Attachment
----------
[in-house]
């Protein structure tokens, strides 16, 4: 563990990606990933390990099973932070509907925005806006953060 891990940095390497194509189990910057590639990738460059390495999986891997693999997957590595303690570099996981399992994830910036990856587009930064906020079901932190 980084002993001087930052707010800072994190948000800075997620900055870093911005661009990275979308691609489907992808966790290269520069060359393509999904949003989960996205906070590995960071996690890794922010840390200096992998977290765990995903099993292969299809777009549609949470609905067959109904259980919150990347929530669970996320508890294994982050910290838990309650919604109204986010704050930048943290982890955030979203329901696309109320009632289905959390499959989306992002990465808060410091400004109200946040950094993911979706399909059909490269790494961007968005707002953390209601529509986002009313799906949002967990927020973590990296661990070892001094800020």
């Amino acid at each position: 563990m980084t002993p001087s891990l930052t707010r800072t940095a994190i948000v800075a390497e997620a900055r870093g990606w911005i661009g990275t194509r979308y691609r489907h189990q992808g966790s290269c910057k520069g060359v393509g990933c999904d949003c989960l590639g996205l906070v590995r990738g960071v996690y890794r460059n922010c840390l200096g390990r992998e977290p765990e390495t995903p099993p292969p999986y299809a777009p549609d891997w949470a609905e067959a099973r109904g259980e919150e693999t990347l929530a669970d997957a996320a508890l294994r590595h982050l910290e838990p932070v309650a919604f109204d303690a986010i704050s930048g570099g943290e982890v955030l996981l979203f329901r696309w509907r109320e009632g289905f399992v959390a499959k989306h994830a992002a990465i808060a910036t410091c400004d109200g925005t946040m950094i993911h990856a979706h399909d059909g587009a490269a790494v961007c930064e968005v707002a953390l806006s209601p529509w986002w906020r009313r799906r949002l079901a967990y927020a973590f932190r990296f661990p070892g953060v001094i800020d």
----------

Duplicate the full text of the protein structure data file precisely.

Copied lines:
[in-house]
């Protein structure tokens, strides 16, 4: 563990990606990933390990099973932070509907925005806006953060 891990940095390497194509189990910057590639990738460059390495999986891997693999997957590595303690570099996981399992994830910036990856587009930064906020079901932190 980084002993001087930052707010800072994190948000800075997620900055870093911005661009990275979308691609489907992808966790290269520069060359393509999904949003989960996205906070590995960071996690890794922010840390200096992998977290765990995903099993292969299809777009549609949470609905067959109904259980919150990347929530669970996320508890294994982050910290838990309650919604109204986010704050930048943290982890955030979203329901696309109320009632289905959390499959989306992002990465808060410091400004109200946040950094993911979706399909059909490269790494961007968005707002953390209601529509986002009313799906949002967990927020973590990296661990070892001094800020």
């Amino acid at each position: 563990m980084t002993p001087s891990l930052t707010r800072t940095a994190i948000v800075a390497e997620a900055r870093g990606w911005i661009g990275t194509r979308y691609r489907h189990q992808g966790s290269c910057k520069g060359v393509g990933c999904d949003c989960l590639g996205l906070v590995r990738g960071v996690y890794r460059n922010c840390l200096g390990r992998e977290p765990e390495t995903p099993p292969p999986y299809a777009p549609d891997w949470a609905e067959a099973r109904g259980e919150e693999t990347l929530a669970d997957a996320a508890l294994r590595h982050l910290e838990p932070v309650a919604f109204d303690a986010i704050s930048g570099g943290e982890v955030l996981l979203f329901r696309w509907r109320e009632g289905f399992v959390a499959k989306h994830a992002a990465i808060a910036t410091c400004d109200g925005t946040m950094i993911h990856a979706h399909d059909g587009a490269a790494v961007c930064e968005v707002a953390l806006s209601p529509w986002w906020r009313r799906r949002l079901a967990y927020a973590f932190r990296f661990p070892g953060v001094i800020d």